Schwarz said for much of this to work, there needs to be a conversation with the Charlottesville Fire Department about access issues.
“If the sub-lot thing doesn’t work with the Fire Department, then I would definitely recommend eliminating minimum lot sizes,” Schwarz said.
Commission Chair Lyle Solla-Yates also weighed in.
“I think smaller is better, consistent is better,” Solla-Yates said. “My home is about 2,000 [square feet] and I think it’s fantastic.”
City Councilor Sena Magill said she would be against different minimum lot sizes across the city because that could propagate racial redlining that historically kept people out of neighborhoods.
“If we do that and don’t make it a minimum lot size across the entire city we are not taking this opportunity to rectify that,” Magill said.
City Councilor Michael Payne said he would be open to eliminating minimum lot sizes.
“To me, the big picture goal would be allowing more of the type of development of small starter homes,” Payne said.
Charlottesville Mayor Lloyd Snook said he has done research into whether many of the goals of the Cville Plans Together could be thwarted by restrictive covenants, which are part of a property’s deed.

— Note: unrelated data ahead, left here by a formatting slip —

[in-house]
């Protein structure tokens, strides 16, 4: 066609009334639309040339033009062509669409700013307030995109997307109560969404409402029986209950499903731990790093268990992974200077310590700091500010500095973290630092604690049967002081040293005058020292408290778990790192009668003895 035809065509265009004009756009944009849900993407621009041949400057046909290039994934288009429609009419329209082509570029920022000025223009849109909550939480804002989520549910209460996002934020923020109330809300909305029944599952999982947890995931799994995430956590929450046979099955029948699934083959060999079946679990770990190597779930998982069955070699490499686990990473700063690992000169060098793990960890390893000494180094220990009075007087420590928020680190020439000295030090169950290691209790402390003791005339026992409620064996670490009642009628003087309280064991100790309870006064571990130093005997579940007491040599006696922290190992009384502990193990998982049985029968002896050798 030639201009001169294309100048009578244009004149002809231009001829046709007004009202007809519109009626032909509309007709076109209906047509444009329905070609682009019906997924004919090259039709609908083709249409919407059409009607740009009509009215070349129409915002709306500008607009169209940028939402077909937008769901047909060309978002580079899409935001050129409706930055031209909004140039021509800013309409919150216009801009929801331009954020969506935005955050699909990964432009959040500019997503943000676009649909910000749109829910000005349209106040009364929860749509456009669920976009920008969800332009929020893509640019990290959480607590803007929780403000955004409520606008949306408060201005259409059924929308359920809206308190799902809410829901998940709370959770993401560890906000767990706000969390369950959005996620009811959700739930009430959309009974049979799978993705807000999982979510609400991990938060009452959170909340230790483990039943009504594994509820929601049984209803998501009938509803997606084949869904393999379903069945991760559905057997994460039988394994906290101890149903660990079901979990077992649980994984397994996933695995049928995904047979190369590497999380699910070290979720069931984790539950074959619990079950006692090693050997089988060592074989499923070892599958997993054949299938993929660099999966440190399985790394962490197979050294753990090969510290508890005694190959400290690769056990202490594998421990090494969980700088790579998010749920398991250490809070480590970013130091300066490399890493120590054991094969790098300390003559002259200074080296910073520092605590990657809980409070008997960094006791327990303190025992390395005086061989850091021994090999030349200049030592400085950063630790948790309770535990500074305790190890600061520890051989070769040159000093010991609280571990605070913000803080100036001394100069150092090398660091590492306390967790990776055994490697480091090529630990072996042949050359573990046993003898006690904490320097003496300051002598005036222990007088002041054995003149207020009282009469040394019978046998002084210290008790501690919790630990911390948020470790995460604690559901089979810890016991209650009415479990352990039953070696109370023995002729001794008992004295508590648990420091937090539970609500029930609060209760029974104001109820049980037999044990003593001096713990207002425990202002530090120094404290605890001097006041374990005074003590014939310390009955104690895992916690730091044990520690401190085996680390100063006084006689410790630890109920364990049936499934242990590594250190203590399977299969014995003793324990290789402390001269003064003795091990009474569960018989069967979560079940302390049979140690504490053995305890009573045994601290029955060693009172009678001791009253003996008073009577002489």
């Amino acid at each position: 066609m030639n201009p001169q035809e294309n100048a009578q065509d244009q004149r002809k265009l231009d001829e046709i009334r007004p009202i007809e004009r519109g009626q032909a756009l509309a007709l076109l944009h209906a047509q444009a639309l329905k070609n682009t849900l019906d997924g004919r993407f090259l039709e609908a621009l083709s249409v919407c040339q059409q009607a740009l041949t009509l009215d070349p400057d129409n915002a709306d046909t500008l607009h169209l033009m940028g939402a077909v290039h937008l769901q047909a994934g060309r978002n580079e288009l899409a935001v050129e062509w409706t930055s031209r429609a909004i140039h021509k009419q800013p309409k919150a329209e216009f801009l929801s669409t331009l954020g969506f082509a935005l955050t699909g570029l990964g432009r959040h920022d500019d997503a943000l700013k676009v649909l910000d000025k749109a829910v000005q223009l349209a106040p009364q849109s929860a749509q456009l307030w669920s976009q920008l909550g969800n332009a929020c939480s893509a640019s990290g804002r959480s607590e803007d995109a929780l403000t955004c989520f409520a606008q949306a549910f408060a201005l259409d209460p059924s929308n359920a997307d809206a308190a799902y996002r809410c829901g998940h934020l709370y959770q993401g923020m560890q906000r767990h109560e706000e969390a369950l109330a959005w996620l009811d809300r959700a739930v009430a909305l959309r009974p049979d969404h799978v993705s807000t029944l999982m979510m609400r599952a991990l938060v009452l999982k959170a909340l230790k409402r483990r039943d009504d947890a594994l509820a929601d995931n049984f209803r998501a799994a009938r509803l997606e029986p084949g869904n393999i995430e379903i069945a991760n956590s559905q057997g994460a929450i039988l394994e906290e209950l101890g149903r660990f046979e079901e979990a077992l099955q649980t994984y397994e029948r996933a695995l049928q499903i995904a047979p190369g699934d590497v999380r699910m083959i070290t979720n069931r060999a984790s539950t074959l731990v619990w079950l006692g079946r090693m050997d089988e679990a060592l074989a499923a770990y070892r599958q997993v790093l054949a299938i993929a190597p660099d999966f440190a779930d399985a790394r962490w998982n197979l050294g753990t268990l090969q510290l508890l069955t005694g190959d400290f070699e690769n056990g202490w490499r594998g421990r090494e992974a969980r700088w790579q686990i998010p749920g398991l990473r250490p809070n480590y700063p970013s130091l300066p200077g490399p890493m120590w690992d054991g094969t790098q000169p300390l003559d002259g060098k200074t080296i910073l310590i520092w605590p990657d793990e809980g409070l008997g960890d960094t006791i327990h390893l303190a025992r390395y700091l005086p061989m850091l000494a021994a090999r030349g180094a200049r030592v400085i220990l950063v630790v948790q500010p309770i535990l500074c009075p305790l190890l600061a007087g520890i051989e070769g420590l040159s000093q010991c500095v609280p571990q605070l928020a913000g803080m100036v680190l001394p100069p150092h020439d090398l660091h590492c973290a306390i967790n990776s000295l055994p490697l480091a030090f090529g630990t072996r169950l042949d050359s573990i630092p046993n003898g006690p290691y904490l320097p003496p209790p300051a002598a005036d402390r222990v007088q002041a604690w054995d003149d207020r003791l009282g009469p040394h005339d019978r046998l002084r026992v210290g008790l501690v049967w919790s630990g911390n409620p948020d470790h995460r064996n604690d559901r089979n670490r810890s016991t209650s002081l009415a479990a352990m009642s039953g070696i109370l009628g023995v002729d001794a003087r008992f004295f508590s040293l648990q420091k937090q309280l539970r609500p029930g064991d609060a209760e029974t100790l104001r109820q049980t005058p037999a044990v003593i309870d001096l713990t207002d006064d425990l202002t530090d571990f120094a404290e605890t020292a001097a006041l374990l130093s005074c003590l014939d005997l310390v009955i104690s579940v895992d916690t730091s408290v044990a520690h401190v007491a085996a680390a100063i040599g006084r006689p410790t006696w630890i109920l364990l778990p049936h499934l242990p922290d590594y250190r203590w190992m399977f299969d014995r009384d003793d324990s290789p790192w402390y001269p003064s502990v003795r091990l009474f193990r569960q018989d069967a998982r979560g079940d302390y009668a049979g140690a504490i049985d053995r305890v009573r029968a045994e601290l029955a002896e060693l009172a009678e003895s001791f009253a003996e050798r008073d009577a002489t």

“In most places in the city, the single family covenant designation had a sunset provision of 25, 35 years down the road,” Snook said. “But a restrictive covenant that did not have a sunset provision said no subdivision.”
Snook wanted to know if this would prevent a legal obstacle. Einsweiler said that’s another piece of information that is not yet known.
“We’ve not asked yet whether sub-lots would be considered formally a subdivision and that may have to be litigated before we bring you the answer,” Einsweiler said.
Vice Mayor Juandiego Wade said he was supportive of sub-lots and eliminating setbacks on some parcels.
Before you go: The time to write and research of this article is covered by paid subscribers to Charlottesville Community Engagement. In fact, this particular installment comes from the October 26, 2022 edition of the program. To ensure this research can be sustained, please consider becoming a paid subscriber or contributing monthly through Patreon.